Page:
guest blog by Deborah Goonan (IndependentAmericanCommunities.com)
The HOA industry, and the politicians who support the industry – perhaps for dubious reasons – use the same talking point, over and over again:
“Vote the bums out!”
What a joke! As many have pointed out here on this blog, there are many factors that make a mockery of the fair election process in homeowners or condo associations.
The very first problem is that votes are allocated according to the corporate model of governance, and not based upon a democratic basis of “one person, one vote.” In Association Governed Residential Communities, voting interests (notice I did not say “rights”) are tied directly to the share of property owned within the association.
When investors or developers own most of the property, they hold a majority of the voting interests, and therefore control the Board by default. In this respect, life in an HOA is no different than living under a dictatorial, communist, or fascist regime.
Or, another way to look at it is that, as a homeowner, you become an unwilling pawn in a game of hostile corporate takeover.
But even in cases where the developer or investor group are no longer involved, owners can form voting blocs of like-minded property owners to prey upon the remaining owners. One common scenario pits absentee landlord owners against owner occupants. This is especially common in condominium associations.
In 55+ communities, where many of the owners are in their seventies and older, it can be difficult to find candidates for the board who are healthy enough to serve! That opens the door for relatively young but unscrupulous board members to take advantage of senior citizens living on fixed incomes, and dealing with declining health.
The HOA concept is flawed to the core. The foundation is shaky from Day One.
And on top of that, there are no consistent laws that offer adequate consumer protection.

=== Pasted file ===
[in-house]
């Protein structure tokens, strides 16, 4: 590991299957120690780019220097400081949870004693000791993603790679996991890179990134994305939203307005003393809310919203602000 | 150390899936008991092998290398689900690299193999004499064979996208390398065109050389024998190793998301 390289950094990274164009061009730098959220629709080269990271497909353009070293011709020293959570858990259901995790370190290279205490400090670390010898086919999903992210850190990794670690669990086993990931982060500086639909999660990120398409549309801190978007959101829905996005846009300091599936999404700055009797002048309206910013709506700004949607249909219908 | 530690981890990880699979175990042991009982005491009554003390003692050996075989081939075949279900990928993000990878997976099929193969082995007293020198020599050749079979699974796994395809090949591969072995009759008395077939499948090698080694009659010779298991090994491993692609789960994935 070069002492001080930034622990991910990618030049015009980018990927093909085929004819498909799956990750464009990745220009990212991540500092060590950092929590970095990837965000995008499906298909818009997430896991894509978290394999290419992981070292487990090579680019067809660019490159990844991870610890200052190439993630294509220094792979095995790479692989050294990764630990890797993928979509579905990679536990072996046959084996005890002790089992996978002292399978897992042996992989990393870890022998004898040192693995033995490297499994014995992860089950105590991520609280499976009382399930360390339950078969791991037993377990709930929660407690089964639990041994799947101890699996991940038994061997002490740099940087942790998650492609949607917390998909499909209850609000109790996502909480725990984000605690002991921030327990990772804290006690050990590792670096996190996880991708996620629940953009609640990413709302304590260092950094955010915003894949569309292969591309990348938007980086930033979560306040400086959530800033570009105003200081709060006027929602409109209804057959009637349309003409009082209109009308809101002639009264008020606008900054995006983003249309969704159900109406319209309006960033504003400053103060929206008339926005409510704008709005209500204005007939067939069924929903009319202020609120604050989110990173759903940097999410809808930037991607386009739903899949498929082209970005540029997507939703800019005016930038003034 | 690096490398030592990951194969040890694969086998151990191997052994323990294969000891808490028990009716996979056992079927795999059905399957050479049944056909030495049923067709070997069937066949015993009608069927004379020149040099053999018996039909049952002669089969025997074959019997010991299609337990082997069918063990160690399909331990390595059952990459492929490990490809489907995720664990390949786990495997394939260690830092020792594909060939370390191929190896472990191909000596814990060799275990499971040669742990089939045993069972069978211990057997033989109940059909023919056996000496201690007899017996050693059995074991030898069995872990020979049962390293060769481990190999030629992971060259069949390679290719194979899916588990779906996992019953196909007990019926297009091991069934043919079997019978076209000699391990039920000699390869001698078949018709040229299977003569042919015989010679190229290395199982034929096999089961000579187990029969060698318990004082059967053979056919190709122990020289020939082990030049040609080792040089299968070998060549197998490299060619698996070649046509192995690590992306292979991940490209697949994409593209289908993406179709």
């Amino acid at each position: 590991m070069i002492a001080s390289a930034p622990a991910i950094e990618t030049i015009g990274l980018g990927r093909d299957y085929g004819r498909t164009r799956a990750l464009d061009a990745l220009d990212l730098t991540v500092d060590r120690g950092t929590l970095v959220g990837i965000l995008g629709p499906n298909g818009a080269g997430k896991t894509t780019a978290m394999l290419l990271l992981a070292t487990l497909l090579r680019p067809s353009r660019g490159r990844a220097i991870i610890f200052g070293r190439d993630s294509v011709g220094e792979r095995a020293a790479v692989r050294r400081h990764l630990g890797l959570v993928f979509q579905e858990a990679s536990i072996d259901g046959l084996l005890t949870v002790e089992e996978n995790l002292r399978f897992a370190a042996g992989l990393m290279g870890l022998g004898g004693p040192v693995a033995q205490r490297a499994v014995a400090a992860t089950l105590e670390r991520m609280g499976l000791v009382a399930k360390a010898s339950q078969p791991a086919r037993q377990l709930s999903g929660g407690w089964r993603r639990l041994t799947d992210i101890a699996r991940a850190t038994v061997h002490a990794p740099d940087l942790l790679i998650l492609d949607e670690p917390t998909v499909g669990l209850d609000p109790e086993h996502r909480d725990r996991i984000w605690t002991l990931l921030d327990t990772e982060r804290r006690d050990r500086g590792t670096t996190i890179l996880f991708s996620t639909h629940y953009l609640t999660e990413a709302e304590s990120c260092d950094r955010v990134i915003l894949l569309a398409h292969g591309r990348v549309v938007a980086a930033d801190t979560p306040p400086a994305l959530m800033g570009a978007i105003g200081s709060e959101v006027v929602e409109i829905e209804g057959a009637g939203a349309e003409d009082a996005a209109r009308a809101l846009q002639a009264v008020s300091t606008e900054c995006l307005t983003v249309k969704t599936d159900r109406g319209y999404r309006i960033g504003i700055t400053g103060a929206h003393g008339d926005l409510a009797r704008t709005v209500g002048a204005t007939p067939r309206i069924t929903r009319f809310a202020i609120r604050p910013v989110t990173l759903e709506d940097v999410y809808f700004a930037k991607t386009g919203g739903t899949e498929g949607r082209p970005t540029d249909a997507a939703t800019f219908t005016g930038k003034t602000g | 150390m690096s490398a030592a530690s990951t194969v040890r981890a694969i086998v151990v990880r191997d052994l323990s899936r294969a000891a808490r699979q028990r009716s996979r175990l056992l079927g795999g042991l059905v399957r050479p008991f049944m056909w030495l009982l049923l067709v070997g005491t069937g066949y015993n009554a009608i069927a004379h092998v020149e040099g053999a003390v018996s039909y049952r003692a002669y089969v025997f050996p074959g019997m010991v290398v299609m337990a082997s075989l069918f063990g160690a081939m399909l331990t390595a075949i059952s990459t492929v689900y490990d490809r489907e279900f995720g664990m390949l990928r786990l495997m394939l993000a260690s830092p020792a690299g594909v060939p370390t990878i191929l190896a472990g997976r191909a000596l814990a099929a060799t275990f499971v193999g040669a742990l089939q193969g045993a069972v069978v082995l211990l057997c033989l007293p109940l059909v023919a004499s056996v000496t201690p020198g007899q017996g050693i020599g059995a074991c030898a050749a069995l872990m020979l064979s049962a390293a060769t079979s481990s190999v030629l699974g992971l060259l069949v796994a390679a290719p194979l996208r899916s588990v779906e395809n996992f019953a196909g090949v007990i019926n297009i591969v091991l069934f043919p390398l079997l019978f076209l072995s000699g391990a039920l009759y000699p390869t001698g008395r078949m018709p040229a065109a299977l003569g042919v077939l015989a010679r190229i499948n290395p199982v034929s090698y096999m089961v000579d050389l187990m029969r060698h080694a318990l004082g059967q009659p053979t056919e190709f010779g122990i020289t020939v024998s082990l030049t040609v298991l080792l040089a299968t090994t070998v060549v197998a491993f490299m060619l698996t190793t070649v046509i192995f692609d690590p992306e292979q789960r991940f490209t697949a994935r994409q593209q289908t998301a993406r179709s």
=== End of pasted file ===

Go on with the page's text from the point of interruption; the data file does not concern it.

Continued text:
Why have so many of our elected officials failed to recognize that the HOA industry has, in effect, created an alternative local governance scheme that circumvents Constitutional principles? And what’s more, at the local and state level, misguided housing and development policies have encouraged or, in effect, required the establishment of nothing else but Association-Governed Residential Communities across the state and throughout population growth centers in the US.
It’s time to end the denial of abuse of homeowners and residents of these HOAs, COAs. It’s time to recognize that the governance model is flawed, and that, quite often, the financial model is also precarious at best.
This is America, and people need to be able to not only freely choose where they want to live, but they also must be free to live in peace. Americans should not have to risk losing their property equity and financial nest egg — not to mention their physical and mental health — because they have been sucked into a dysfunctional “community” governed by a mandatory association.
If state and local policies keep pushing these HOAs and building condos, there will very soon be no other housing alternatives. The supply of non-HOA, non-condo property to buy is already in short supply in high-growth real estate markets.
I recently relocated to Central Pennsylvania, where HOAs are not as common as they are in areas surrounding population centers of Philadelphia and Pittsburgh. States such as Florida (where I lived for about 7 years), California, Virginia, Illinois, Arizona, Colorado, etc. have very high concentrations of HOA/condo property and a great deal of problems as a result. Local governments are increasingly required to provide financial assistance to failed or failing Associations with aging infrastructure and inadequate reserves. The industry does not want you to know about this! Advocates and concerned citizens, don’t allow your state to fall into the same trap!